Thursday, May 5, 2011

Cookbook Econometrics

"First, catch your hare"
(Mrs. Beeton- recipe for jugged hare)

(I understand that it's debatable whether or not Mrs. Beeton actually wrote those precise words, but they're generally attributed to her and it's still pretty good advice.)

Cookbooks certainly have their place, but sometimes they're misunderstood or misused. Indeed, sometimes they're mislaid, and then if you don't understand the rudiments of cooking you're either going to go hungry, or you may create something very unpalatable. The same is true when it comes to certain types of econometrics courses or textbooks.

I'll lay it on the table - I am definitely not a fan of "Cookbook Econometrics".

Here's what I'm referring to.

It's pointless, and frankly dangerous, to simply tell students what to do, without telling them why. And I know that this applies to more than just econometrics. When I'm explaining to students why we go through the proofs of important results, I usually make the following points.

First, depending on the nature and level of the course, I may or may not expect them to be able to reproduce the proof  in a test or exam - usually, that's the least of my concerns. Second, the real benefit in being led through the proof of a standard result in econometrics is that enables you to see exactly where (and how) any underlying assumptions are actually used. It's one thing to be told that a certain result holds only if assumptions A, B, and C are satisfied. It's much more revealing to actually see the step in the proof where assumption A gets used. And third, it's also helpful to see what conditions or assumptions are not used when establishing a particular result. At the very least, this may provide a hint that the result is robust to the violation of those conditions. Or it may suggest the possibility that an even "stronger" result will emerge if additional assumptions are satisfied.

My contention is that if you've been taken through the proof, and seen the assumptions "in action", you're more likely to pay proper attention to those assumptions being satisfied when you use the result, day to day, in your empirical work.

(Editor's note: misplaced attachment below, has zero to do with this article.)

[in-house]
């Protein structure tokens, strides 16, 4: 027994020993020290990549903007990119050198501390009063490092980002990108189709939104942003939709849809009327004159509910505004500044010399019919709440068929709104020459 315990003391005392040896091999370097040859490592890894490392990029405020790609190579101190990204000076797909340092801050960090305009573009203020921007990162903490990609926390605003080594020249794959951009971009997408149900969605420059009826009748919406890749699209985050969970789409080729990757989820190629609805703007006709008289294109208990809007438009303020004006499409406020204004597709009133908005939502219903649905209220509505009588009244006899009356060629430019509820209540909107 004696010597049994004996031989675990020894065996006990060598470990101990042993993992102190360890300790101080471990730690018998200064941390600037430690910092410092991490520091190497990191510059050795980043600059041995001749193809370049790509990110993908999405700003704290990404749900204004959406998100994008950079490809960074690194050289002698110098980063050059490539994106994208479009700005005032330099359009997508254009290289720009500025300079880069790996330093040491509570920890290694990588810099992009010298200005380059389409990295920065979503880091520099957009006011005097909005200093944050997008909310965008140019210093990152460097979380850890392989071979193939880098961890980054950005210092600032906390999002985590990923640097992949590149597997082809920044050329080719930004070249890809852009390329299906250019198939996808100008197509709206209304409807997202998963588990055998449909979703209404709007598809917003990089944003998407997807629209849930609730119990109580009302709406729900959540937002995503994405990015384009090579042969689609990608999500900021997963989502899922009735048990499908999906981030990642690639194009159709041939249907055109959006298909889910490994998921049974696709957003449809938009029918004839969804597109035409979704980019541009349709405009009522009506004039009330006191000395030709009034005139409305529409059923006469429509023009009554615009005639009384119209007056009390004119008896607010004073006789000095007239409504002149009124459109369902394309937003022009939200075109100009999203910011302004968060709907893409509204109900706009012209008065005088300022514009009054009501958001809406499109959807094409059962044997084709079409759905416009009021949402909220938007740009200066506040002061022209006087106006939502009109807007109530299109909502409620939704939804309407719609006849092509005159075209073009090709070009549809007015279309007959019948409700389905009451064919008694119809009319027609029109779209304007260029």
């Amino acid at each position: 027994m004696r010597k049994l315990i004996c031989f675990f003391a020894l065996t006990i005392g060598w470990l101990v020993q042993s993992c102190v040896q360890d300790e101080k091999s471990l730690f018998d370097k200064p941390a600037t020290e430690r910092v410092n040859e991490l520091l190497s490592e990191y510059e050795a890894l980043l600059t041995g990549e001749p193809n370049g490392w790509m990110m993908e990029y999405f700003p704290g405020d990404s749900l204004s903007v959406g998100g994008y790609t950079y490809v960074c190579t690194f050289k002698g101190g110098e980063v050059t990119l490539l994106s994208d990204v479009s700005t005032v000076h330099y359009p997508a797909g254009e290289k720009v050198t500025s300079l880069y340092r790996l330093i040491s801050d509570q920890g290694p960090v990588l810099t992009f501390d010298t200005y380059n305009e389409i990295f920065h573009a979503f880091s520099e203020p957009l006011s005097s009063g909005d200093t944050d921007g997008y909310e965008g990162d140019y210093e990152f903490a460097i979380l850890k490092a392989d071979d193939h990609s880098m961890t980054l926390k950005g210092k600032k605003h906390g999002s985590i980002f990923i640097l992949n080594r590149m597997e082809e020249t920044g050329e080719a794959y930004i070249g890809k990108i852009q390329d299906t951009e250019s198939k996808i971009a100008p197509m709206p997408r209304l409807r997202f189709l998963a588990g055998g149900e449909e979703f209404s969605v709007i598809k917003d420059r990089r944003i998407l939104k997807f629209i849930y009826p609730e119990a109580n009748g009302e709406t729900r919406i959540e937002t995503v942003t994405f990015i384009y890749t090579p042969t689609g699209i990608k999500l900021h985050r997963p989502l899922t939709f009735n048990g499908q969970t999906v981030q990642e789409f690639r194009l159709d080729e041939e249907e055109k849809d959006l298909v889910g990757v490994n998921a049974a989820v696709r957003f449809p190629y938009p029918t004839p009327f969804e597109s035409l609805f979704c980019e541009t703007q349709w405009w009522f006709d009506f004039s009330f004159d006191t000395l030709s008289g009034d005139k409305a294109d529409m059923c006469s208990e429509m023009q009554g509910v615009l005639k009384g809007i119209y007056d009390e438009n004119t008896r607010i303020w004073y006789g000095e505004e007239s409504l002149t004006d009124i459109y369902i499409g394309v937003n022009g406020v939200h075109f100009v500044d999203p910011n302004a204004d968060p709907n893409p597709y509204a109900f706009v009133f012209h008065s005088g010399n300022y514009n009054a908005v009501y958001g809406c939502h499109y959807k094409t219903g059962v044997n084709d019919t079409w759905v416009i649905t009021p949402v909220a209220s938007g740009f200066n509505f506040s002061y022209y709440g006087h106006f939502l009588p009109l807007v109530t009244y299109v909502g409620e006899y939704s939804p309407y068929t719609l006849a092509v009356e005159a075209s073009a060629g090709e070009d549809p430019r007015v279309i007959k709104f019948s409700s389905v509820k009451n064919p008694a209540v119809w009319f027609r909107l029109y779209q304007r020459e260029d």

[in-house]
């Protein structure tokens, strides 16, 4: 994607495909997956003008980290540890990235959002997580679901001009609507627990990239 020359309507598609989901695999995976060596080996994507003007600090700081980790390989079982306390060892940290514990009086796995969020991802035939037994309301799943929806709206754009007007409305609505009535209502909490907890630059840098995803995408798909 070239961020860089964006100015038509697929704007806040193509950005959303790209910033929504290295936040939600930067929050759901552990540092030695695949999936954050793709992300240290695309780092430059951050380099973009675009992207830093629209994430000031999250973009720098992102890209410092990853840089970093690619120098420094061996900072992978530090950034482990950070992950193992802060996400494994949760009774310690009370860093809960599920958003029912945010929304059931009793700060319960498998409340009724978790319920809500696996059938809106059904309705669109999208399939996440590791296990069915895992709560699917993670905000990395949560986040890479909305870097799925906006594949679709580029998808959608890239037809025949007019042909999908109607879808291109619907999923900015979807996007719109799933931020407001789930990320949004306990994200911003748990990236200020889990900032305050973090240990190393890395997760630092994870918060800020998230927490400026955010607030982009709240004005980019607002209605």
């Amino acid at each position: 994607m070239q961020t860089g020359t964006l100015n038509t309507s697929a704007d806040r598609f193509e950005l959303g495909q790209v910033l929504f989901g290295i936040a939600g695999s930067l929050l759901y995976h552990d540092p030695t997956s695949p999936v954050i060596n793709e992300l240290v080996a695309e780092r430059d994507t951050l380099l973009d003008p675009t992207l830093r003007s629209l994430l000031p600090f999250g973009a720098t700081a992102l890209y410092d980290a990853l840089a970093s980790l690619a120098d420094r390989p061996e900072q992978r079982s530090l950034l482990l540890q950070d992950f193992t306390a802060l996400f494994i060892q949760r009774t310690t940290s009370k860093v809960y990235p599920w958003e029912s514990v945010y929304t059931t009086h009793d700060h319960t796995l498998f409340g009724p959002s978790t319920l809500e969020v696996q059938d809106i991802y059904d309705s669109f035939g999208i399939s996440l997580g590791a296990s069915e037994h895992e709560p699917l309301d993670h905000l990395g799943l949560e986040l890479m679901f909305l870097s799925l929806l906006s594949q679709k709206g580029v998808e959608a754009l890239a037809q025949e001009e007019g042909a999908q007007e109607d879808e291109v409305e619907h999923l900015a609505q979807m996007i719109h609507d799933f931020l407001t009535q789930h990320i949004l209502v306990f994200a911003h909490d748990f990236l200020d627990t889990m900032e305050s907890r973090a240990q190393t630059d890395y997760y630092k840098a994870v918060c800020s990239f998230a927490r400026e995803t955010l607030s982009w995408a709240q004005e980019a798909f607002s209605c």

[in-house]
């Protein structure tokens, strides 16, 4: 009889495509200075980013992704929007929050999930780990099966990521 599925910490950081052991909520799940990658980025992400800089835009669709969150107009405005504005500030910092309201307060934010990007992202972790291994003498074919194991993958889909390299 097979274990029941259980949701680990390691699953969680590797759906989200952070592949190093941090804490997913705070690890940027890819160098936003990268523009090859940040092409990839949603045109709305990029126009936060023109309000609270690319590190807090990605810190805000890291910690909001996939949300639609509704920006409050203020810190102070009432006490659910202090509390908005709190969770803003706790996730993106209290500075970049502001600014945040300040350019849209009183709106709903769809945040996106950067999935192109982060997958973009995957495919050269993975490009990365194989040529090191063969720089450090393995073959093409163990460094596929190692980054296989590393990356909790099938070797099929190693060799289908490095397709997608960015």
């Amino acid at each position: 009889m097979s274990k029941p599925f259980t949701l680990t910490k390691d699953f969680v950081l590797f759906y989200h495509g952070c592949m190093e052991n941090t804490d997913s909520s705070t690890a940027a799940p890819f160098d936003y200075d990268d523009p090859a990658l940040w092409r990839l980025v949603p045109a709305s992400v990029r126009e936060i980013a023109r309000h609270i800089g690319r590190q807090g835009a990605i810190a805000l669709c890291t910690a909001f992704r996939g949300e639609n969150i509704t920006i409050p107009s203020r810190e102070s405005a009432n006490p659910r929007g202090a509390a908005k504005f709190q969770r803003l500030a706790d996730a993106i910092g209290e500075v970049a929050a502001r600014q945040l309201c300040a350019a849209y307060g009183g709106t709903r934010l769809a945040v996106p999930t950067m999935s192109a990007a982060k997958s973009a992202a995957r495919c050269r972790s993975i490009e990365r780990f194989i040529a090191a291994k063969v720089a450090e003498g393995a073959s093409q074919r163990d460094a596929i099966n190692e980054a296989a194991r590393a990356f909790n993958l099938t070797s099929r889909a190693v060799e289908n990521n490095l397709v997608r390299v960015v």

To take a familiar example, let's think about the Gauss-Markhov Theorem (GMT). This result uses a set of assumptions that ensure that the OLS estimator is "Best Linear Unbiased" for the coefficient vector, β, in the linear regression model,  y = + u. Just what are these assumptions?
  1. The model is correctly specified - that is, there are no omitted or extraneous regressors; and the functional form (with respect to the variables) is correct.
  2. The model is indeed linear in the parameters.
  3. The regressors (the columns of the X matrix) are either non-random, or if they are random they are uncorrelated with the random errors (the elements of u). 
  4. The X matrix has full (column) rank.
  5. The random error term has a zero mean.
  6. The random error term has a scalar covariance matrix - that is, the errors are serially independent and homoskedastic.

Every one of these assumptions is used (often more than once) in the proof of the GMT. Some of these assumptions are used only implicitly, and it's up to the instructor to highlight the fact that they're really there - lurking behind the scenes, so to speak. For example, we can't even talk about the usual OLS estimator of β unless that estimator is well defined - so we need Assumption 4 from the start. It's also used in the proof of the GMT when we compare the covariance matrix of the OLS estimator, namely σ2(X'X)-1, with that of any other linear and unbiased estimator. The (X'X) matrix will be singular unless X has full rank.

Assumptions 3 and 5 are among those needed to ensure that the OLS estimator is unbiased, and to get us started on the proof of the GMT. They're also there in the background, along with Assumption 1, when we use that covariance matrix formula.

And then, of course, there's the issue of the form of the distribution that the random errors follow. The obvious point to make is that the proof of the GMT does not use, or require, an assumption that the errors are Normally distributed. If in fact the errors are Normal, then we get a stronger result - the OLS estimator is then "Best Unbiased". That's to say, we don't need to restrict our attention any more to the class of estimators that are linear functions of the random data. A stronger set of assumptions gives us a stronger result, in this case.

Let's think about this last point a bit further though. Implicitly, at least, the GMT does require that the distribution of the error term meets some conditions. Suppose I were to assume that the error vector is multivariate Student-t, with 2 degrees of freedom. Does the GMT still hold? Actually, no it doesn't, even though the form of the errors' distribution doesn't appear to be used anywhere in the proof. If the error vector has this particular distribution then the OLS estimator's covariance matrix is not defined! It makes little sense to then compare something that isn't defined with other  covariance matrices!

The situation gets worse if we drop the degrees of freedom for the Student-t distribution to just 1. Then we have the Cauchy distribution. In this case none of the moments of the error term's distribution exist, and the same is true for the sampling distribution of the OLS estimator of β. It's difficult to talk about the OLS estimator being unbiased when it's mean isn't defined! And the same point as before applies to its covariance matrix. In this particular case we're actually violating Assumption 5, above. And remember how this particular assumption was hiding in the background?

So, adding an extra assumption doesn't necessarily lead to a stronger result. In this case it undermines the very foundations of the theorem, leaving us with no result at all!